Spring 2011

days since last accident 182
Know Your Weapon Etiquette

No matter if you are a seasoned stunt performer or an actor who has never touched a weapon, safety should be a top priority. Whether it’s a samurai sword or a fork, if it’s being used to attack, it is a weapon and deserves thought and respect. Although it may be tempting to swing a sword about with your best pirate dialect, when on set, you must keep that inner child in check. Because every weapon carries with it the potential for deadly force, respect it by following these tips:

Don’t ever point a weapon. Even though it is a prop, you never know how someone may react to having a weapon pointed at them. Only use the weapon as you have rehearsed.

Inspect your weapon. Is it constructed well? A well-constructed aluminum prop is usually the best choice. If someone hands you a sharp weapon, don’t take it. Also, pay attention to the weight of it; where is its center of gravity? Take this into account as you practice, and know that a heavy weapon will tire you out faster, so conserve your energy. If you are working with a rubber prop, remember that just because it is rubber doesn’t mean it can’t hurt someone.

Know how to use your weapon. Never “wing it”; get familiar with the weapon prior to showing up on set. If training is not available to you, then read about it, study up and, when you get to the set, find the weapons handler and/or stunt coordinator and ask him or her to go through the action with you until you feel comfortable with the weapon. It is also important to rehearse the physical action combined with the acting without your weapon. That way, when the emotions start to flow in a scene, you will have trained your body to react with the weapon as rehearsed.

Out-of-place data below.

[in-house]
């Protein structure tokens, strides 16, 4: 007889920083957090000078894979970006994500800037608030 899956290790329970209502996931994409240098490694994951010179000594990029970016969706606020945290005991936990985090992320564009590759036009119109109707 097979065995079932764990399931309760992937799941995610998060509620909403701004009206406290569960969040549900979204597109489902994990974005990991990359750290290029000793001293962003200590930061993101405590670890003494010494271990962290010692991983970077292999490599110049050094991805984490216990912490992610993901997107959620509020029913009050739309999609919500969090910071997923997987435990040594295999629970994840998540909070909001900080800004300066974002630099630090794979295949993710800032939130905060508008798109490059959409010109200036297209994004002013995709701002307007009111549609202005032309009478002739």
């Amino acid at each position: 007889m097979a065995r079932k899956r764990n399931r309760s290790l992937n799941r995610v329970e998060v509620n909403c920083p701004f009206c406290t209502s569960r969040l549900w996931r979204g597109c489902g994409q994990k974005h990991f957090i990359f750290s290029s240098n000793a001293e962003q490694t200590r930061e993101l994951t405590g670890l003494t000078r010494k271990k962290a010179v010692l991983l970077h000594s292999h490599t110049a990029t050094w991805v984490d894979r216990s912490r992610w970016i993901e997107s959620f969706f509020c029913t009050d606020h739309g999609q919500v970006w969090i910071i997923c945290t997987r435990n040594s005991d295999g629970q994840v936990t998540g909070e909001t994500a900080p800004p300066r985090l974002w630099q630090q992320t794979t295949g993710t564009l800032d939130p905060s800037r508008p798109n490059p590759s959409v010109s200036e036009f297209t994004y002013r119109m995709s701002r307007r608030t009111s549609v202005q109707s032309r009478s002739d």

Play well with others. People come to the set with different backgrounds, so when rehearsing the action, respect all performers as equals. Be cooperative, do not direct them and be receptive to the authority on set, usually the fight/stunt coordinator.

Accept the weapon as your responsibility. From the moment the weapon is handed to you by the prop master, that weapon is your responsibility. You must keep track of it at all times, until it is returned to the same person who gave it to you.

During safety meetings, make sure that you understand everything that is being said. If there is any confusion or safety concern, speak up — there are no stupid questions. This applies not only to the person wielding the weapon but anyone working near it as well.

Quoting Jet Li, “A weapon isn’t good or bad, depends on the person who uses it.”

Make the choice to be a good, responsible performer so that everyone goes home safely.